An inviting space.

Healthcare facility waiting areas can feel very impersonal. The optimised waiting room includes patient focused features designed to influence how a patient feels about their healthcare experience. Spanish design consultancy Fuelfor is leading the charge in rethinking the waiting room:

  • Comfortable seating — Fuelfor proposes a modular seating system with moveable armrests and seating pads, as well as acoustic separators
  • In app entertainment
  • Healthy vending machines — Fuelfor has designed a wellness vending machine designed like a kitchen bench that dispenses apples, water and other nutritious snacks
  • Kid’s entertainment — Experiential tech compnay Richtech has designed and built an interactive floor system to keep kids engaged and happy in the waiting room
  • Personalised welcome boards — could be as simple as a chalkboard with doctor’s names, or could be used as a platform to post inspirational quotes and upcoming activities
  • Live plants
  • Communal tables
  • Mobile phone charge and water stations.

A local Victorian Hospital has flipped the waiting experience on its head by inviting buskers to play music to those in the waiting room, artists to host craft sessions, therapy dogs to engage waiting patients and more.

Remember, sometimes the simplest improvements can have the biggest effect. After all, Starbucks built an empire by transforming the drab American cafe into a lounge room!

Getting started

At its heart, good patient experience is comprised of removing friction (pain points) and creating emotional valence. It takes 12 positive experiences to make-up for an unresolved negative one, so here are steps to help you eliminate pain points from your waiting room to ensure your patient journey gets off on the right foot:

  1. Map the patient  journey.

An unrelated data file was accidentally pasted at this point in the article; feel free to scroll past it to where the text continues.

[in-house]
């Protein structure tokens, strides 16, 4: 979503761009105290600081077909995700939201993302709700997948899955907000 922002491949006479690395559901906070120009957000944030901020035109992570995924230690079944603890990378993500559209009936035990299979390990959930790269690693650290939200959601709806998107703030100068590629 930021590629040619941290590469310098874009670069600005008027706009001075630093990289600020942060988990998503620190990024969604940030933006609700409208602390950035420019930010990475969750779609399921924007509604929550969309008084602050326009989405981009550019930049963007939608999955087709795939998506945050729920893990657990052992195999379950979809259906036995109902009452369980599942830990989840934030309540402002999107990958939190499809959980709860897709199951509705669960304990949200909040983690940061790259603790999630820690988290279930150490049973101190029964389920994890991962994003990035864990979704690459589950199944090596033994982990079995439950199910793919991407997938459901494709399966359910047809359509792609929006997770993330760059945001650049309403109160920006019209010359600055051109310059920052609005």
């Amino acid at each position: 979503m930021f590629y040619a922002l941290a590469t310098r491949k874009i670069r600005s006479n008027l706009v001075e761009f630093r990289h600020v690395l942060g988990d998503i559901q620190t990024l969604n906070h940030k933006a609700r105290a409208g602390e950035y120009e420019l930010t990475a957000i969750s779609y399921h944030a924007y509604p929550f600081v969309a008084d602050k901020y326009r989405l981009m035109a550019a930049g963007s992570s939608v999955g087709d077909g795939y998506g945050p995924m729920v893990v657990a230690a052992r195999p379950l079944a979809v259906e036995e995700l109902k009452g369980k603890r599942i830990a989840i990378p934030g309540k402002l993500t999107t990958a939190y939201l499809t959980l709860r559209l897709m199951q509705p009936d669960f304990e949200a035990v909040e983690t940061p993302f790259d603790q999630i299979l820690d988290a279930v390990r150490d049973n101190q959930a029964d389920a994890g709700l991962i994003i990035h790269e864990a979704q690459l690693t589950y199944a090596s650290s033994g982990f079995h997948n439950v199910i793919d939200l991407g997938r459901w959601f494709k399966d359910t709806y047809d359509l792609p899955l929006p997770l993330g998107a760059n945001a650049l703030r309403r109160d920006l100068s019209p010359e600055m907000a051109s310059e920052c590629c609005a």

• Your frontline staff live this journey every day, so ask them to help you map it
  • The key here is to identify the actual steps your patients take — from the second they enter your healthcare facility to the moment they leave.
  1. Measure the experience.
  • Use the customer effort score, install a suggestions box, or simply talk to your patients
  • Group the recurring pain points in themes. Use those themes to generate solutions.
  1. Identify possible initiatives.
  • Devise initiatives to help overcome pain points or to create more joy in the patient experience
  • Rank the initiatives by giving them a high, medium, low for cost to implement and for impact.
  1. Embed change, iterate or move on.
  • Prior to launching an initiative, be clear on the expected outcome. What customer problem does it solve? Will complaints about waiting times or uncomfortable chairs decrease? When do you expect to see the impact?
  • Deploy the change then review the impact your change has had. Has it worked? By how much? If not, why? Can you tweak something to make it work?
  1. Be vocal.
  • If you systematically show that you’re implementing change with positive results, colleagues and other team members will listen, engage and begin to back your efforts
  • Something as simple as a circulating a monthly email with initiative updates will do the job. It’s important to follow-up with key stakeholders so you’re well positioned for a budget conversation.

If you are interested in enhancing your patients experience from the minute they set foot in your facility then talk to us today.